Personal Computers – 25 Years and Counting – Part V

October 8th, 2006 by xformed

>Part IV concluded the story of TAGG and adventures into the BASIC and HP-GL programming launguages….

The Tidewater Apple Worms club helped me learn more. One day I mentioned I was considering getting a modem. Bill, who I knew by aquaintance only, said I couls borrow his for a week, and see how I liked it. It was a Hayes 300 baud modem, the internal card type. I was amazed at the offer, and later in the week, went over to his house and he pulled it out and handed it to me. Back home to begin the inderstanding of serial digital to analog communications. I got to where I knew what “ATDT” menat and how to change the volume of the modem’s speaker and other important things.

I broke down, after I took it back to Bill, and bought one myself. In 1982 dollars, we were talking $250 for the priveledge of communication at 300 bits per second, but it opened a whole new world. baout this time, I also decided, when the price dropped to $99, to buy a “Language Card” for the Apple ][+, which was a fancy name for an extra 16K (yes, K, no type here) of memory, bringing me to a whopping 64K of RAM.

One of my neighbors came over and asked if I could help them at work, beacuse Peachtree (one of the very first accounting pacakages) seemed to have a bug. I told her I’d give it a try, and, upon arriving at their office, found out Peachtree was written in Apple BASIC, and I could look at the listing, as it wasn’t compiled. I tracked the problem down and was able to successfully patch the bug out of existence. I wasn’t smart enough back then to know I shold have sent off a report to Peachtree. As a result of my work, not only did they pay me, but they asked if I’d like “this.” “This” was the entire, unopened copy of Apple PASCAL, which was sold to them when they got the computer (even thought they didn’t need it). I seem to recall the list price was $475, so I nodded and said I thought I might find a use for it. I did. I went and took a course in PASCAL at the local community college. While I didn’t ever use PASCAL directly for anything, shortly after this, I started working the dBase II, and the programming language was essentially PASCAL beefed up for doing datbase programming.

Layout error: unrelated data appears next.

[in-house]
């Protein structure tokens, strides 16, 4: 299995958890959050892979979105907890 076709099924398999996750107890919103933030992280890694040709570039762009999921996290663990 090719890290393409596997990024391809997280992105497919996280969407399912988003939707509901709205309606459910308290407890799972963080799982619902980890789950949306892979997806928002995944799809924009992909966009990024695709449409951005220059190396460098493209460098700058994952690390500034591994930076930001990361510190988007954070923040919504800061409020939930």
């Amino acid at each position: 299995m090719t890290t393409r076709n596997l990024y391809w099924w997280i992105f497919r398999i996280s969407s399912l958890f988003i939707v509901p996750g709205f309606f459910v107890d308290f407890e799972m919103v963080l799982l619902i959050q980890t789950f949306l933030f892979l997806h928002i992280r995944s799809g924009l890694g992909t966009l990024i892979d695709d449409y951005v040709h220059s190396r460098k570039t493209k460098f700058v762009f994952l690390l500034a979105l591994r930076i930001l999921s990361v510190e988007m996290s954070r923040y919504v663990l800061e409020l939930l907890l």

Along with dBase II, I had to get a “co-processor” card, which, as most people are aware of now, is like plugging a second computer in. I got a board with the Zilog Z-80 chip and was then able to boot up in CP/M, an newere operating system, which was very much like the PC-DOS/IBM-DOS/MS-DOS that came into wide use later.

I heard you could make money compiling mailing lists and being able to sort them for customers. I set out learning dBase II building an application to enter and printout labels, customized to do a selectable amount of columns of labels. Never did make money on that, but I learned database design and report building well.

By this time, it was getting harder and harder to find people in the club to answer questions, now mostly about software, for few were building applications. Most were using their machines to prduce word processing or use pre-packaged applications, so I was running ahead of the pack I had been running with. Now I had to start digging up books on the subject.

Next stop: Lobbying for Z-248s from the Supply Corps, the POA&M Application and how the Senior Watch Officer could balance watchstanding sections in a few keystrokes.

This entry was posted on Sunday, October 8th, 2006 at 11:32 pm and is filed under History, Technology. You can follow any responses to this entry through the RSS 2.0 feed. Both comments and pings are currently closed.

1 response about “Personal Computers – 25 Years and Counting – Part V”

  1. programmer quote said:

    programmer quote…

    […]Personal Computers – 25 Years and Counting – Part V – Chaotic Synaptic Activity – It's not random, it's CHAOS![…]…

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